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October 2020 Social Commentary

Like Dimensions of Dental Hygiene’s Facebook page to share your thoughts on posted questions.

How do you support your visual acuity at work?

andrea junghansAndrea Junghans, RDH Dimensions Facebook commenter

Get an eye exam yearly, wear the proper prescription glasses, take vitamins to support eye health, and wear protective eyewear at work and sunglasses outside.

 

mellisa hagbergMelissa Hagberg, RDH, Dimensions Facebook commenter

Annual eye exams, I take my loupes to my visit to have them adjusted and checked.

 

lacy walkerLacy Walker, RDH, CDA Dimensions Brand Ambassador

As dental professionals, we have to quickly accommodate between distances and we need to be aware of any visual acuity changes over time. Having optimal visual acuity is important to properly assess and treat patients. Compromising visual acuity can lead to improper posture. Loupes, I believe, should be a standard not only for visual enhancement, but for long-term ergonomic effect. Also, proper patient positioning is just as important.

 

danielle moraDanielle Mora, BSDH Dimensions Facebook commenter

Visual acuity has always been a challenge for me. I had LASIK surgery and was free from glasses for 2 years before my vision started to reverse. I am back in glasses now but I do not regret the surgery as I can see so much better with my prescription. One big side effect from LASIK surgery is dry eyes due to the eye being less sensitive to the “you need to blink” reflex. Many people are unaware that dry eyes can affect vision. This absolutely affects my visual acuity if I am not keeping up on my regimen. I take a prescription eye drop two times to four times a day, and I use preservative-free eye drops throughout the day, which greatly help my vision and comfort level. In the past, I had plugs placed in my eyes to increase my tear flow, which helped, and I am on the path to getting permanent ones placed. I also take fish oil supplements, which were recommended by my ophthalmologist. She also has me use eye warmers for 15 minutes every evening to encourage more tear ducts to open. A good ophthalmologist is just as tricky to find as a good dentist. I highly recommend seeking out a good one for those struggling with dry eyes.

maggie wenMaggie Wen, RDH, MS, AEP Dimensions Facebook Commenter

I am a big proponent of surgical loupes. If selected and fitted properly, surgical magnification can greatly improve posture and visual acuity. The challenge is that there is a lot of misinformation out there and it is difficult for oral health professionals to select loupes that fit them well. Seeking the help of a board-certified professional ergonomist can make a difference.

 

l whitney howertonL. Whitney Howerton, MDH, RDH Dimensions Corporate Council Member

Practicing clinically can be taxing on the body, and, as dental professionals, we know this all too well. Providing optimal standard of care is simplified when using the most up-to-date ergonomic technologies. To optimize my vision, I use loupes with a light. I began practicing with loupes as a student many years go and immediately realized the benefit; upright posture, neutral neck, and—wow—a magnified working area. Utilizing loupes and a light have made reading the periodontal probe and identifying the tiniest supragingival deposit a breeze, and help me catch tissue discolorations during the oral cancer examination. @whitters_howie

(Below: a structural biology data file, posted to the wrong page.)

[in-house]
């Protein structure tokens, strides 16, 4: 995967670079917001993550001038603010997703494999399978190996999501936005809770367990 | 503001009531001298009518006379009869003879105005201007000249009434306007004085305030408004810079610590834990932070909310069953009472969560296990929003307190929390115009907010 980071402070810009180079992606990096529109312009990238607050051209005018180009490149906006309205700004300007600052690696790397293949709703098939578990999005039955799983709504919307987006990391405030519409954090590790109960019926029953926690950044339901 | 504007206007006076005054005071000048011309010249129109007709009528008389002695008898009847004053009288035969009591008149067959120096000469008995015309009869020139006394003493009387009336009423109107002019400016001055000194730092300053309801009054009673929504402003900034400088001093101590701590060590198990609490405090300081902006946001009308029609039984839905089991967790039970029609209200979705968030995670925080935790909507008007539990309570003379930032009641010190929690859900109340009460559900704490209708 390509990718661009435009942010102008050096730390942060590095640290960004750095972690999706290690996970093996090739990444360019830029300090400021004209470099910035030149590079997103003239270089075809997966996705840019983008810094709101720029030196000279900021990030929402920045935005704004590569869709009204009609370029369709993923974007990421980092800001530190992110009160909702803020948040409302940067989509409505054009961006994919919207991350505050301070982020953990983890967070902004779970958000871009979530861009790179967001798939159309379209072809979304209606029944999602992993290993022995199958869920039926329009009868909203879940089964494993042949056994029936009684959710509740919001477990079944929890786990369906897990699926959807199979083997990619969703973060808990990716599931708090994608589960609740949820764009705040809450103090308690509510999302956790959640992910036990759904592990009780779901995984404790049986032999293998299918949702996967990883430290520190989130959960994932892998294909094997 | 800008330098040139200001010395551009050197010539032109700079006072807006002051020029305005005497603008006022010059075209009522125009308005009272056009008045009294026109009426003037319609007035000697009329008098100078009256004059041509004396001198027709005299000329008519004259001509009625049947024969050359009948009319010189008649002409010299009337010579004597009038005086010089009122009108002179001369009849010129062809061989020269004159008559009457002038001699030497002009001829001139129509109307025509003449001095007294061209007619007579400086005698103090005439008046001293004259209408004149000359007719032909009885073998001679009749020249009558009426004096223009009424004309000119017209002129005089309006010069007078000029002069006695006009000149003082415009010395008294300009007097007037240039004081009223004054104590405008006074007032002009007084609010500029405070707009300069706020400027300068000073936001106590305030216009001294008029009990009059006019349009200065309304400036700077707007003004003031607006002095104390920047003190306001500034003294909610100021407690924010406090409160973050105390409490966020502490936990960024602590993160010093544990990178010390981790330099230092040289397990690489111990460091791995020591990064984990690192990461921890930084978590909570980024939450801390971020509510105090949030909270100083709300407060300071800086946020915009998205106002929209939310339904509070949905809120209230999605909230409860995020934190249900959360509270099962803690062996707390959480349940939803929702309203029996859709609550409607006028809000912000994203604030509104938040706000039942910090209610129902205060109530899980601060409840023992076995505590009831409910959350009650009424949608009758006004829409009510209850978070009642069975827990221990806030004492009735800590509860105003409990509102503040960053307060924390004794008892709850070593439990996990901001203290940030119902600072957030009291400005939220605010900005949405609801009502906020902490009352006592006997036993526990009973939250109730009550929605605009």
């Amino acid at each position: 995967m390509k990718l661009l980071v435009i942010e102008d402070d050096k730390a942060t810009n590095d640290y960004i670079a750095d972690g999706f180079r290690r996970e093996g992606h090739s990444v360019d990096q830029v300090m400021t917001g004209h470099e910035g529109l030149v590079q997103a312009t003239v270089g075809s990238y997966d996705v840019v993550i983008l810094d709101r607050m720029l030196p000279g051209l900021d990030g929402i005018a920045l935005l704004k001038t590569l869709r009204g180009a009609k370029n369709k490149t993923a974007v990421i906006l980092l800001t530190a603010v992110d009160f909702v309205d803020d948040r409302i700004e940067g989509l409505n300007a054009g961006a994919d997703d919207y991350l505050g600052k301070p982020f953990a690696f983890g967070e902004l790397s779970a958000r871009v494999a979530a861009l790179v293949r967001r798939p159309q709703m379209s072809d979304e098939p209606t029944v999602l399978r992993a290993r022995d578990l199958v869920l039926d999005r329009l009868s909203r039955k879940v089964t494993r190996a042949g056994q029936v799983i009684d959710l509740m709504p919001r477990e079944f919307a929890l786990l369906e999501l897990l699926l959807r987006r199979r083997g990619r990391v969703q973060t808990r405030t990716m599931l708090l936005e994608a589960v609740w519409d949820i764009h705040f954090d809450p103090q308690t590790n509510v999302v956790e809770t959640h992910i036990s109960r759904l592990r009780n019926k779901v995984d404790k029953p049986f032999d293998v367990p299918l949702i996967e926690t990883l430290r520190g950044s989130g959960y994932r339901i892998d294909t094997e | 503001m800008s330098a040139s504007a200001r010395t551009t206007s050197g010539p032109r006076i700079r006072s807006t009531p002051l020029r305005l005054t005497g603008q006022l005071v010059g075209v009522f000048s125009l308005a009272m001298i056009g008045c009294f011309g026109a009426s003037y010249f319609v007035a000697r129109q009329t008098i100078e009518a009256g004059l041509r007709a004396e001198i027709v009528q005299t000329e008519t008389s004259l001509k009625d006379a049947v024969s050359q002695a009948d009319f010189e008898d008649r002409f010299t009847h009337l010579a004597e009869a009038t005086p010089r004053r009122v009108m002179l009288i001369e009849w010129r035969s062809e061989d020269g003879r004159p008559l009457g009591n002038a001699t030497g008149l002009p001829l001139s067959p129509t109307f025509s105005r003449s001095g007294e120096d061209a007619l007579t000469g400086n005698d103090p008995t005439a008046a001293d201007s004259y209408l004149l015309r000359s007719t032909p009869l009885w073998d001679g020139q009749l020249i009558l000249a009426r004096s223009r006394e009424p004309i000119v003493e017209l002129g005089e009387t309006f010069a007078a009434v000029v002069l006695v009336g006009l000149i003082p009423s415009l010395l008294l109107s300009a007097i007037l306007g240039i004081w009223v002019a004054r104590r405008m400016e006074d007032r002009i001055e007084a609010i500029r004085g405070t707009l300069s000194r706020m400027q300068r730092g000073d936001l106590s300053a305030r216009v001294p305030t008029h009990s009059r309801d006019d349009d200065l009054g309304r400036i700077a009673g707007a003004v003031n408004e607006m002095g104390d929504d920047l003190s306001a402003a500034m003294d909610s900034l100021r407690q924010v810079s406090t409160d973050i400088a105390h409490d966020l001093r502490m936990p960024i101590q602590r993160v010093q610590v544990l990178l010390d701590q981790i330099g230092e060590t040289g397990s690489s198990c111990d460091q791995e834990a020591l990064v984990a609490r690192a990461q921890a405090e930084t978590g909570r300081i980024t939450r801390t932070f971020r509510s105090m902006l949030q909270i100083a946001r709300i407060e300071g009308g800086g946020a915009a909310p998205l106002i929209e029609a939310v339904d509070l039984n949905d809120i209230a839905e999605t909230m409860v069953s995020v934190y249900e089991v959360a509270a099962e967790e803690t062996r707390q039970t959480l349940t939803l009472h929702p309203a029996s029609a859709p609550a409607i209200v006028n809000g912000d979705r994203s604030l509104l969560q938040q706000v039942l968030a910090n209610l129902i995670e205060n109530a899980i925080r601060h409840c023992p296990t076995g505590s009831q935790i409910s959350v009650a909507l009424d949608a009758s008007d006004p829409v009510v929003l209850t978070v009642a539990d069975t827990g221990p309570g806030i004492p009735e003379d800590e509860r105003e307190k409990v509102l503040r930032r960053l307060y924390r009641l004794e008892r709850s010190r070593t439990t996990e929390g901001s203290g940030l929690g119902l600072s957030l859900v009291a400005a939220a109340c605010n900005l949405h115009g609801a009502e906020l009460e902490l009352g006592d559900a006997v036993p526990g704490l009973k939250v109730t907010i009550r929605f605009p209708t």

Amanda MarieAmanda Marie, RDH Dimensions Facebook Commenter

I wear blue light glasses when I’m on screens at home, but my intention is to keep my eyes healthy for my career.

 

Cindy PurdyCindy Purdy, RDH, CEAS Dimensions Corporate Council Member and Brand Ambassador

1. First, reevaluate your patient positioning. A simple head turn or an upward jaw thrust can deliver more lighting to your working area.
2. Understand the amount of blue light being emitted from your headlight. This is a very important conversation to have with a sales rep before a purchase is made.
3. Consider the amount of ambient vs fluorescent light that is available in the operatory. Too much light can be as harmful to your eyes as too little. Shadows can be created, causing your eyes to continually readjust and focus.
4. Consider using a high-definition mirror. You can increase the amount of light available simply by changing out your mirror head.

 

kristen jarviKirsten Jarvi, MS, RDH Dimensions Facebook Commenter

1. I take eye breaks from the computer.
2. I wear special blue light glasses with a prescription provided by my amazing optometrists.
3. When working outside, I wear polarized sunglasses.

 

SOCIAL COMMENTARY Like Dimensions of Dental Hygiene’s Facebook page at: facebook.com/​dimensionsofdentalhygiene to share your thoughts on posted questions. We may publish your comment in an upcoming edition of our new column “Social Commentary,” and one lucky respondent will receive a coupon for a free continuing education course. If you would like your Instagram handle included, please be sure to add it to your response. Comments may be edited for clarity or brevity.

From Dimensions of Dental Hygiene. October 2020;18(9):14-15.

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